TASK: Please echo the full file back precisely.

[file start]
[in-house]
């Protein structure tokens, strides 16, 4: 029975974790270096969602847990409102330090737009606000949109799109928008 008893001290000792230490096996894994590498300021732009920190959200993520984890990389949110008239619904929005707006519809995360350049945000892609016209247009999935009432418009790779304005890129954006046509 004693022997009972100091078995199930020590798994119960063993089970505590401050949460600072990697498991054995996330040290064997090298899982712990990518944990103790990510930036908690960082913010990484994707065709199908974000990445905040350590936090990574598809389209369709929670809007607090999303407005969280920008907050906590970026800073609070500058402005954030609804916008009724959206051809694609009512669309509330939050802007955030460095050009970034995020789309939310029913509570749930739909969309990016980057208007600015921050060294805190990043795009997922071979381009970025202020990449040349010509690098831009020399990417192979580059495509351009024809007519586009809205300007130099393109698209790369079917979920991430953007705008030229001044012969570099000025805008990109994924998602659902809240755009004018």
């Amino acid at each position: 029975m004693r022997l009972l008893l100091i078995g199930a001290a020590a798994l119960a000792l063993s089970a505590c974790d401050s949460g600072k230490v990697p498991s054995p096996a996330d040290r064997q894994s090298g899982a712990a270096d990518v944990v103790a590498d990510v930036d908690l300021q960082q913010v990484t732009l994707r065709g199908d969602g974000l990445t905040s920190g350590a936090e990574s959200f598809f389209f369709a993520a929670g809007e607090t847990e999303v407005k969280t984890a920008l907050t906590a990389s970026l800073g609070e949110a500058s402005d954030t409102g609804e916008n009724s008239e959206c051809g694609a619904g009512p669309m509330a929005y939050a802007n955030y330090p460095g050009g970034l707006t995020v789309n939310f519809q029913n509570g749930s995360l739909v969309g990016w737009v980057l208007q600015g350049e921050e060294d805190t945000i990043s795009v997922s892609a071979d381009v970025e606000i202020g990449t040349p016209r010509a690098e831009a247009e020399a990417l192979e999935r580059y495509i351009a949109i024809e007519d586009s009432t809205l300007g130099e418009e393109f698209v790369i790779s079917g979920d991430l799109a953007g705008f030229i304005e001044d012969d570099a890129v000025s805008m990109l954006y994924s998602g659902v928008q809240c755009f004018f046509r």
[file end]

[in-house]
């Protein structure tokens, strides 16, 4: 029975974790270096969602847990409102330090737009606000949109799109928008 008893001290000792230490096996894994590498300021732009920190959200993520984890990389949110008239619904929005707006519809995360350049945000892609016209247009999935009432418009790779304005890129954006046509 004693022997009972100091078995199930020590798994119960063993089970505590401050949460600072990697498991054995996330040290064997090298899982712990990518944990103790990510930036908690960082913010990484994707065709199908974000990445905040350590936090990574598809389209369709929670809007607090999303407005969280920008907050906590970026800073609070500058402005954030609804916008009724959206051809694609009512669309509330939050802007955030460095050009970034995020789309939310029913509570749930739909969309990016980057208007600015921050060294805190990043795009997922071979381009970025202020990449040349010509690098831009020399990417192979580059495509351009024809007519586009809205300007130099393109698209790369079917979920991430953007705008030229001044012969570099000025805008990109994924998602659902809240755009004018």
């Amino acid at each position: 029975m004693r022997l009972l008893l100091i078995g199930a001290a020590a798994l119960a000792l063993s089970a505590c974790d401050s949460g600072k230490v990697p498991s054995p096996a996330d040290r064997q894994s090298g899982a712990a270096d990518v944990v103790a590498d990510v930036d908690l300021q960082q913010v990484t732009l994707r065709g199908d969602g974000l990445t905040s920190g350590a936090e990574s959200f598809f389209f369709a993520a929670g809007e607090t847990e999303v407005k969280t984890a920008l907050t906590a990389s970026l800073g609070e949110a500058s402005d954030t409102g609804e916008n009724s008239e959206c051809g694609a619904g009512p669309m509330a929005y939050a802007n955030y330090p460095g050009g970034l707006t995020v789309n939310f519809q029913n509570g749930s995360l739909v969309g990016w737009v980057l208007q600015g350049e921050e060294d805190t945000i990043s795009v997922s892609a071979d381009v970025e606000i202020g990449t040349p016209r010509a690098e831009a247009e020399a990417l192979e999935r580059y495509i351009a949109i024809e007519d586009s009432t809205l300007g130099e418009e393109f698209v790369i790779s079917g979920d991430l799109a953007g705008f030229i304005e001044d012969d570099a890129v000025s805008m990109l954006y994924s998602g659902v928008q809240c755009f004018f046509r």